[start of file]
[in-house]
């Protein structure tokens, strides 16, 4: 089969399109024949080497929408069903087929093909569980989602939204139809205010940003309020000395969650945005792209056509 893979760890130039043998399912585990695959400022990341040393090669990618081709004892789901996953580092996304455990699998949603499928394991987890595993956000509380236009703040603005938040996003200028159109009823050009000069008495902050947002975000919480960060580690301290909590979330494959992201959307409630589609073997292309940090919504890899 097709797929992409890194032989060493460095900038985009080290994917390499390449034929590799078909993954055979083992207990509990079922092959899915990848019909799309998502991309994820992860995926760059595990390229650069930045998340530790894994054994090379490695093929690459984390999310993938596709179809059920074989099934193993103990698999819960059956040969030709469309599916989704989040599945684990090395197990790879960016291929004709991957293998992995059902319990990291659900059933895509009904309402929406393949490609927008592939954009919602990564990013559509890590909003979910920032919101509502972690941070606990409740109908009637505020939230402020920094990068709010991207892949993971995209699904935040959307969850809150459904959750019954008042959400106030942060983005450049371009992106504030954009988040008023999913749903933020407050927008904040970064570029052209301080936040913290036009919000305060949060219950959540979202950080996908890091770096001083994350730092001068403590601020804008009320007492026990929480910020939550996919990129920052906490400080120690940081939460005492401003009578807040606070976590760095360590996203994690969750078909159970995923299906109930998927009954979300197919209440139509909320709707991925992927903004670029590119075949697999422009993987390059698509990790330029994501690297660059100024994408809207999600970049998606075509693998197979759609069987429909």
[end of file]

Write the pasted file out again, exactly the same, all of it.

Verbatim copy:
[in-house]
């Protein structure tokens, strides 16, 4: 089969399109024949080497929408069903087929093909569980989602939204139809205010940003309020000395969650945005792209056509 893979760890130039043998399912585990695959400022990341040393090669990618081709004892789901996953580092996304455990699998949603499928394991987890595993956000509380236009703040603005938040996003200028159109009823050009000069008495902050947002975000919480960060580690301290909590979330494959992201959307409630589609073997292309940090919504890899 097709797929992409890194032989060493460095900038985009080290994917390499390449034929590799078909993954055979083992207990509990079922092959899915990848019909799309998502991309994820992860995926760059595990390229650069930045998340530790894994054994090379490695093929690459984390999310993938596709179809059920074989099934193993103990698999819960059956040969030709469309599916989704989040599945684990090395197990790879960016291929004709991957293998992995059902319990990291659900059933895509009904309402929406393949490609927008592939954009919602990564990013559509890590909003979910920032919101509502972690941070606990409740109908009637505020939230402020920094990068709010991207892949993971995209699904935040959307969850809150459904959750019954008042959400106030942060983005450049371009992106504030954009988040008023999913749903933020407050927008904040970064570029052209301080936040913290036009919000305060949060219950959540979202950080996908890091770096001083994350730092001068403590601020804008009320007492026990929480910020939550996919990129920052906490400080120690940081939460005492401003009578807040606070976590760095360590996203994690969750078909159970995923299906109930998927009954979300197919209440139509909320709707991925992927903004670029590119075949697999422009993987390059698509990790330029994501690297660059100024994408809207999600970049998606075509693998197979759609069987429909």